Tag Archive for War of the Rebellion Atlas

(Digital Collections) “War of the Rebellion Atlas” Puts DPG on the Map in Tennessee

The Digitization Projects Group’s efforts to put the War of the Rebellion Atlas online have once again led to an exciting collaboration, this time with Zada Law, Director of the Fullerton Laboratory for Spatial Technology at Middle Tennessee State University (MTSU). Law will be utilizing high-resolution copies of several Atlas maps of the Nashville area to see if defensive earthworks built around the city by Federal forces might still be discoverable today, almost 150 years after the war ended.

Law, a PhD candidate at MTSU, plans to overlay the Atlas images with “modern high resolution orthographic aerial images,” she told me via email. Using records from the Tennessee Division of Archaeology and enhanced elevation (LiDAR) datasets, she hopes to locate “previously unrecorded extant earthwork sections or identify where archaeological traces of entrenchments may still remain.” (1)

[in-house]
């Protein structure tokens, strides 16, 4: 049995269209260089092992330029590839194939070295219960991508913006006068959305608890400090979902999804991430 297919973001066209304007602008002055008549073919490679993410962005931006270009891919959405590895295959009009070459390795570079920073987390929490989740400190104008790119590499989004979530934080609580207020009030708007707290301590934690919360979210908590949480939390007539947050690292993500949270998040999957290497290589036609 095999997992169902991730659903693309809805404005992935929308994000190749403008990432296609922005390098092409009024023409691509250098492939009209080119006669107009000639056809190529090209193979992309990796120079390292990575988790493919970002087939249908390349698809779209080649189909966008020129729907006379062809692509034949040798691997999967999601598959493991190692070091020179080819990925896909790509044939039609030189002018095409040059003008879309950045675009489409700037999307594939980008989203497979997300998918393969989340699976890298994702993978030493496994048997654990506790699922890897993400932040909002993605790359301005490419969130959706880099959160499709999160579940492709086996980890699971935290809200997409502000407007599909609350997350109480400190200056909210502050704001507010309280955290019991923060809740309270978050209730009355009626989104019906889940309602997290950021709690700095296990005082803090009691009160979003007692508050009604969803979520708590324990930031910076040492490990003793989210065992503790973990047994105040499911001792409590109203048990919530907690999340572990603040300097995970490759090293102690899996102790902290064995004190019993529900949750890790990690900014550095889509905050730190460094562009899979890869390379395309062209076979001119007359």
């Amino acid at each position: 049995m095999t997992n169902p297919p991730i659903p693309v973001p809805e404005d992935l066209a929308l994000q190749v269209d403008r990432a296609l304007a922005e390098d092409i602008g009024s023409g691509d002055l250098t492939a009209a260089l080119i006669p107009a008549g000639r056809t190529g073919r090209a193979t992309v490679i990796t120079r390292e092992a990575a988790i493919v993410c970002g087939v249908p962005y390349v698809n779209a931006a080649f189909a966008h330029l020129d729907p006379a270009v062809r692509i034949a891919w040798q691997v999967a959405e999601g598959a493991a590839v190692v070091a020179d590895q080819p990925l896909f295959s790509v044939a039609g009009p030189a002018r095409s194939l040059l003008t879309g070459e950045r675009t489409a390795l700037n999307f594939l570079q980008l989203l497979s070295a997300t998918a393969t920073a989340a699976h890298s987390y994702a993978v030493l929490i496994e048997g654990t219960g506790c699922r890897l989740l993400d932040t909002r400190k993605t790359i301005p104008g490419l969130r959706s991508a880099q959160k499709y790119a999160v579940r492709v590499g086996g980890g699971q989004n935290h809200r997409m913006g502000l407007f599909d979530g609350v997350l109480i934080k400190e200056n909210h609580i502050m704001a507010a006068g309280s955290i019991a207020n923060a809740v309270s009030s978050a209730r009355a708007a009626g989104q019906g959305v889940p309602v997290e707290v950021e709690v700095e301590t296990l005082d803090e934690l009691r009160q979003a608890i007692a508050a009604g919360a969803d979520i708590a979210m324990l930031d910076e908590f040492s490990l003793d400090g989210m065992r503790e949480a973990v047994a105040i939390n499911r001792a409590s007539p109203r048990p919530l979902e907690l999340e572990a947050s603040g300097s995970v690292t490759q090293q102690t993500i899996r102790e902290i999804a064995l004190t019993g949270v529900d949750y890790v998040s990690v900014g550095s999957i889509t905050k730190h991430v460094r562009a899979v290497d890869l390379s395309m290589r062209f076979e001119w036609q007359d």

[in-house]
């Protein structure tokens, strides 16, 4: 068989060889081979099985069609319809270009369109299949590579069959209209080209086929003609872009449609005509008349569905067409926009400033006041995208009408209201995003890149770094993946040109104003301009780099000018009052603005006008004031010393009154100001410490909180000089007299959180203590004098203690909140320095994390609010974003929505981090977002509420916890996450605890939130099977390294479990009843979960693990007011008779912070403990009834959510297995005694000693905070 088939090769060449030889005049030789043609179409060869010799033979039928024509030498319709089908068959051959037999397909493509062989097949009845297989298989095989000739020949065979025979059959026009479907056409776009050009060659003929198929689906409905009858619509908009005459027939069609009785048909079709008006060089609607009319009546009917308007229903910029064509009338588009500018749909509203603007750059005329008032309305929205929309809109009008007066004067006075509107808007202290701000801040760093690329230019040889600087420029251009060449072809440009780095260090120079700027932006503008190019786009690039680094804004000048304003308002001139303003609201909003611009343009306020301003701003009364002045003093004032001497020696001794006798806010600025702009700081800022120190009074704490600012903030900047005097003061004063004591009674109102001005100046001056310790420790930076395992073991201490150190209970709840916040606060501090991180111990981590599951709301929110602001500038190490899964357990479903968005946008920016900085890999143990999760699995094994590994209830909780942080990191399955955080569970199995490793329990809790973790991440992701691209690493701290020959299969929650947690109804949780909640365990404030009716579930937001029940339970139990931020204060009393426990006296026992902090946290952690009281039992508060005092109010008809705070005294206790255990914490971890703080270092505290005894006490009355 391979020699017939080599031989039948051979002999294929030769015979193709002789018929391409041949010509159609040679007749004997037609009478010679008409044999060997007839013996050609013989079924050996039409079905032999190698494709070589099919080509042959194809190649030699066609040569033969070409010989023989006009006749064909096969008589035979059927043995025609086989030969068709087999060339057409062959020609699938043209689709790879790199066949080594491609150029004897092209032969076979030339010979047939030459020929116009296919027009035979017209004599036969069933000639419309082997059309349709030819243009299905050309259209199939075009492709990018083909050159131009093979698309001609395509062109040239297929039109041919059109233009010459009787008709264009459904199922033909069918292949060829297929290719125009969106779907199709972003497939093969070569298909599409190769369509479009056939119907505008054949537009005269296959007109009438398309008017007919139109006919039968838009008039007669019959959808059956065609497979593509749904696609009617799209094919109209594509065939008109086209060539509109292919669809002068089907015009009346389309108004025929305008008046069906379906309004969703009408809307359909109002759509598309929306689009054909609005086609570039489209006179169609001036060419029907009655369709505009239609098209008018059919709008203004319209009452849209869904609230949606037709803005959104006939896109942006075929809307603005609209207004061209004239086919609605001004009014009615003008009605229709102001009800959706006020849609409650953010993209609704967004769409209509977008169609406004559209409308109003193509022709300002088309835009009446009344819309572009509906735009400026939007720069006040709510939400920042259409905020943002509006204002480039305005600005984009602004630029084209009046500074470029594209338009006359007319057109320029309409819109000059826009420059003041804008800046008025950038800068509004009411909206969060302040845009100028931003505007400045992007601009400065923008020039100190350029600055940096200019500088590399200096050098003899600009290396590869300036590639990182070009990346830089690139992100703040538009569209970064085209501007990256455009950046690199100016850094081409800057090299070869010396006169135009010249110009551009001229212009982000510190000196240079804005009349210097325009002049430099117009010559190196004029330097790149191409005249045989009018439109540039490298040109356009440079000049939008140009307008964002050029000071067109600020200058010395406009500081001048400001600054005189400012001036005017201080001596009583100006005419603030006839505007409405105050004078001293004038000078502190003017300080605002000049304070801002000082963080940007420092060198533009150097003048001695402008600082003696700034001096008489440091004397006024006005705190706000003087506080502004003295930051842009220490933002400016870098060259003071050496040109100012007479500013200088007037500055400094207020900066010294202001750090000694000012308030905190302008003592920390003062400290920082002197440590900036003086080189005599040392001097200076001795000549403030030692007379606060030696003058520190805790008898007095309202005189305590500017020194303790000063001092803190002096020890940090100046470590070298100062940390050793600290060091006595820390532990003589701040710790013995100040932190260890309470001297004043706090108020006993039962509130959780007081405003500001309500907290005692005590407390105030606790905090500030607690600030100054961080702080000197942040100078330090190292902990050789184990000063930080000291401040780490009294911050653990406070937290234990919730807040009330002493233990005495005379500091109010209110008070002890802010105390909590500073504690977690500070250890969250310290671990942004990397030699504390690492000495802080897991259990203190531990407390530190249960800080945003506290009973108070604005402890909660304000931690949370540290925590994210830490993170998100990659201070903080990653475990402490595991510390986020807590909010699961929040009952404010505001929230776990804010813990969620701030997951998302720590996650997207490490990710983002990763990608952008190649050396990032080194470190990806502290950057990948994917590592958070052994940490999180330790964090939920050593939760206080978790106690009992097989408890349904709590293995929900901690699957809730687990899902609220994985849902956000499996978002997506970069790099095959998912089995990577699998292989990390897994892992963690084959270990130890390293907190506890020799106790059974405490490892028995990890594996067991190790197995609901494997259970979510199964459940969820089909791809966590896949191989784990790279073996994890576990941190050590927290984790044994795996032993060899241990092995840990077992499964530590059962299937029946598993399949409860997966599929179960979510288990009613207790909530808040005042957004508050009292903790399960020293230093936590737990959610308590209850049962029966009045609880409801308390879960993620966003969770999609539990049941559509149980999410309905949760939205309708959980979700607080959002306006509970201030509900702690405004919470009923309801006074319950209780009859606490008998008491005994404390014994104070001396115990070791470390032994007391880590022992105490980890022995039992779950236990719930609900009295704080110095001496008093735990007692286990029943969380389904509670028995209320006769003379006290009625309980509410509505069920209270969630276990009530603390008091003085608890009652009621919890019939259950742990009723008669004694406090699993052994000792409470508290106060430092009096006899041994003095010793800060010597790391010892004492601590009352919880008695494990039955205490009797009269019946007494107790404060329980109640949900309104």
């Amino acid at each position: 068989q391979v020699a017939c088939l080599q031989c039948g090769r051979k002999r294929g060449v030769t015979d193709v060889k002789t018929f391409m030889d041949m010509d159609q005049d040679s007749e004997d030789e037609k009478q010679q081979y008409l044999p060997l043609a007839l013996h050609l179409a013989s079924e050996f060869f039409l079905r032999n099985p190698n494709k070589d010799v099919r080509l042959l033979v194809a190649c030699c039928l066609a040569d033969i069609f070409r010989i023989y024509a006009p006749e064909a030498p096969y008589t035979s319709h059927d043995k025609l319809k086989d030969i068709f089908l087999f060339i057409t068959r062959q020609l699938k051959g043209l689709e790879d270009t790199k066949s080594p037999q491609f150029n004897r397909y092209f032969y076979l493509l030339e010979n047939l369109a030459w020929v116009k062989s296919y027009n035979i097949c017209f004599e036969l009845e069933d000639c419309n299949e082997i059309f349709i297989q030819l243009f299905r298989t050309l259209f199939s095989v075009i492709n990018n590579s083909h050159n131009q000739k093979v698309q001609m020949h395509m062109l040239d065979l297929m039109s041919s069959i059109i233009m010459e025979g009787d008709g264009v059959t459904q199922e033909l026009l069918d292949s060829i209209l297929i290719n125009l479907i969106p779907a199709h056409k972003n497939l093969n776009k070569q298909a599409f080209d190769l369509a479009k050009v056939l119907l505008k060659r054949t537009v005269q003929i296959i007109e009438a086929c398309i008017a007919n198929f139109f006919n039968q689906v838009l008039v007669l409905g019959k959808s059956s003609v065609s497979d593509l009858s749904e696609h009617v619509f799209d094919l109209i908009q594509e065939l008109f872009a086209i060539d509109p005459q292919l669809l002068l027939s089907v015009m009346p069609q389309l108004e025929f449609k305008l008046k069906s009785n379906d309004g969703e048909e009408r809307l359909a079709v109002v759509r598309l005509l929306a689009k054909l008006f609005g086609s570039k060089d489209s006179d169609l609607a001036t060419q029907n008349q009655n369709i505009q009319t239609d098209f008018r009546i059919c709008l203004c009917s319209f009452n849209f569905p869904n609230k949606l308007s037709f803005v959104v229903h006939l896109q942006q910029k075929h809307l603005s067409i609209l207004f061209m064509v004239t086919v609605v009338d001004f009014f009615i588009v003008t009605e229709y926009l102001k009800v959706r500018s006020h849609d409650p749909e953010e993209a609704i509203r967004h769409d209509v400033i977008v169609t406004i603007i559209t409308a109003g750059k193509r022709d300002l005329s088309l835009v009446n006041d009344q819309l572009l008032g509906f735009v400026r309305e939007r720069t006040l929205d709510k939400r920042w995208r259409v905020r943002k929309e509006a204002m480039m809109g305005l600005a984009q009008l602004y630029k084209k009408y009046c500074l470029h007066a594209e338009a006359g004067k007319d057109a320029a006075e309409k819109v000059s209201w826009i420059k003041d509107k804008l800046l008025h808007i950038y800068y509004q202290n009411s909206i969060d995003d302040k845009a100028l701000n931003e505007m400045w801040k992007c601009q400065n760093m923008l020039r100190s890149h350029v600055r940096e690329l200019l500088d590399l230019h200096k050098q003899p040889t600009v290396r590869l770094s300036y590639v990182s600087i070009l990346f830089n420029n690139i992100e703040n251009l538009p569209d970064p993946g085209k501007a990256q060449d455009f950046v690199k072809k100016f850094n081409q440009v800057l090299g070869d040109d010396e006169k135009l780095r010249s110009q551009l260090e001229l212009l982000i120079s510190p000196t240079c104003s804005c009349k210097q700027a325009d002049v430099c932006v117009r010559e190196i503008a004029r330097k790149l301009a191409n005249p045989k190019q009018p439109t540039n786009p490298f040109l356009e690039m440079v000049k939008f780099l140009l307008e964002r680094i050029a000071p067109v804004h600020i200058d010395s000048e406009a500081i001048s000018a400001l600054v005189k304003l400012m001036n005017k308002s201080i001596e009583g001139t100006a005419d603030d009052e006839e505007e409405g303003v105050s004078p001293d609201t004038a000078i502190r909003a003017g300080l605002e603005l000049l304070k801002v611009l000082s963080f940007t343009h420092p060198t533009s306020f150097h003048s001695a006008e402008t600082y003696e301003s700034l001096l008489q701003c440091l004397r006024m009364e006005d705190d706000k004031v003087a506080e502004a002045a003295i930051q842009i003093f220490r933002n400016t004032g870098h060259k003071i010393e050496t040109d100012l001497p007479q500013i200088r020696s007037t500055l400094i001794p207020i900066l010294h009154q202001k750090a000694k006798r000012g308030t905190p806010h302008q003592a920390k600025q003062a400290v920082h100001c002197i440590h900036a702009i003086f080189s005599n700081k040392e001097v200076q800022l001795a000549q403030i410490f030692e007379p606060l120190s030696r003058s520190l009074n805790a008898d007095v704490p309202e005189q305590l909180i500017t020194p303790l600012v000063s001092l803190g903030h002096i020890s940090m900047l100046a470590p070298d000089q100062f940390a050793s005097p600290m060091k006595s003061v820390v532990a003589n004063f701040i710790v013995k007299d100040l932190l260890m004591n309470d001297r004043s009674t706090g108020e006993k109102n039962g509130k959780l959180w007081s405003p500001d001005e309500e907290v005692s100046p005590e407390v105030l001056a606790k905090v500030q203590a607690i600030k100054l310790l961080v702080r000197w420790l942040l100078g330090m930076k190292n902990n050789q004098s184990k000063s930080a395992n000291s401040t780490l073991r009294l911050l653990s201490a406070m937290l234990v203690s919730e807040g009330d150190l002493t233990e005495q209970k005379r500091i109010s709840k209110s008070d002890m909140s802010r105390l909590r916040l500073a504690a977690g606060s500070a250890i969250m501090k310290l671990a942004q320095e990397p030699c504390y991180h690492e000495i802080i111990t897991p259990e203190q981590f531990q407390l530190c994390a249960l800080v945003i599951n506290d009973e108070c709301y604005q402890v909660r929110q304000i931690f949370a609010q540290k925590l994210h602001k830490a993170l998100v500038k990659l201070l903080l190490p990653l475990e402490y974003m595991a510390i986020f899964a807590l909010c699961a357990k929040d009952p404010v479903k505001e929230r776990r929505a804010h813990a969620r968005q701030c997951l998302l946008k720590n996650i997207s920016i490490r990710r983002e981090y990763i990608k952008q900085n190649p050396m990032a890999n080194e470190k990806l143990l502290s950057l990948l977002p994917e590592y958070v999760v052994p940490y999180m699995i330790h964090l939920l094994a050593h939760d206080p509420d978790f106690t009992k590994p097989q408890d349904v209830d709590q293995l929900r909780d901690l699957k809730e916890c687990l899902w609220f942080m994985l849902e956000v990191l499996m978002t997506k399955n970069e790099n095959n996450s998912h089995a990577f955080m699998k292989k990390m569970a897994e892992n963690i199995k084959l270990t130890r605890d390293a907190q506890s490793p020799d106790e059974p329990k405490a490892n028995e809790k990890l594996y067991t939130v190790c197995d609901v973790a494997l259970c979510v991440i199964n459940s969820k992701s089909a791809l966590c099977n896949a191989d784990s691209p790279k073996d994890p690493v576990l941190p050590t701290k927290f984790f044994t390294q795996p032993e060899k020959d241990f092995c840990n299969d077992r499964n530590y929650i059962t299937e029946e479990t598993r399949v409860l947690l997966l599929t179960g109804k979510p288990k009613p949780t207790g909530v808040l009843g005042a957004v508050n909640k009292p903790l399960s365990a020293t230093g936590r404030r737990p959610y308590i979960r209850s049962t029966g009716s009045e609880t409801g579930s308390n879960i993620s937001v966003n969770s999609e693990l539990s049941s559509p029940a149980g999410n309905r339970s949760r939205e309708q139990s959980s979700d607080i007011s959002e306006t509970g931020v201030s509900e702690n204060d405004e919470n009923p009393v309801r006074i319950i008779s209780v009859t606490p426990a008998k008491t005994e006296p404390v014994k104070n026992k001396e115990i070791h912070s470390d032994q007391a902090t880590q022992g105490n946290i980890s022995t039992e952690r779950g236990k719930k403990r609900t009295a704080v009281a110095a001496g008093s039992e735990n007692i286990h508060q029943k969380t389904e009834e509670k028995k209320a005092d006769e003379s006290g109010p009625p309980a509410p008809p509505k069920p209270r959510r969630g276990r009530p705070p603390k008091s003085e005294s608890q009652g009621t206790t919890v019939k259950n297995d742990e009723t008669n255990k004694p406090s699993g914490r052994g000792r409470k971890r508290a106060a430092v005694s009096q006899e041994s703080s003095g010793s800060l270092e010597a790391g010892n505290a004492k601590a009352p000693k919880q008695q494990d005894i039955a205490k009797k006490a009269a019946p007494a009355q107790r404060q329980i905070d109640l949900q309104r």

Defenses of Nashville, Tenn. from the War of the Rebellion Atlas

Before she located the Atlas using a simple Google search, Law was relying on hard copies of the Atlas and other records to conduct her research. That all changed when she found our Digital Collections.

“Finding Baylor’s freely accessible high resolution image of an original copy of the War of the Rebellion Atlas plus searchable metadata was the tipping point for me to finally proceed beyond the dreaming phase,” Law said. “And, as GIS becomes an accepted part of scholarly research in the humanities, I’m certain the need for access to digital copies of original maps will increase.”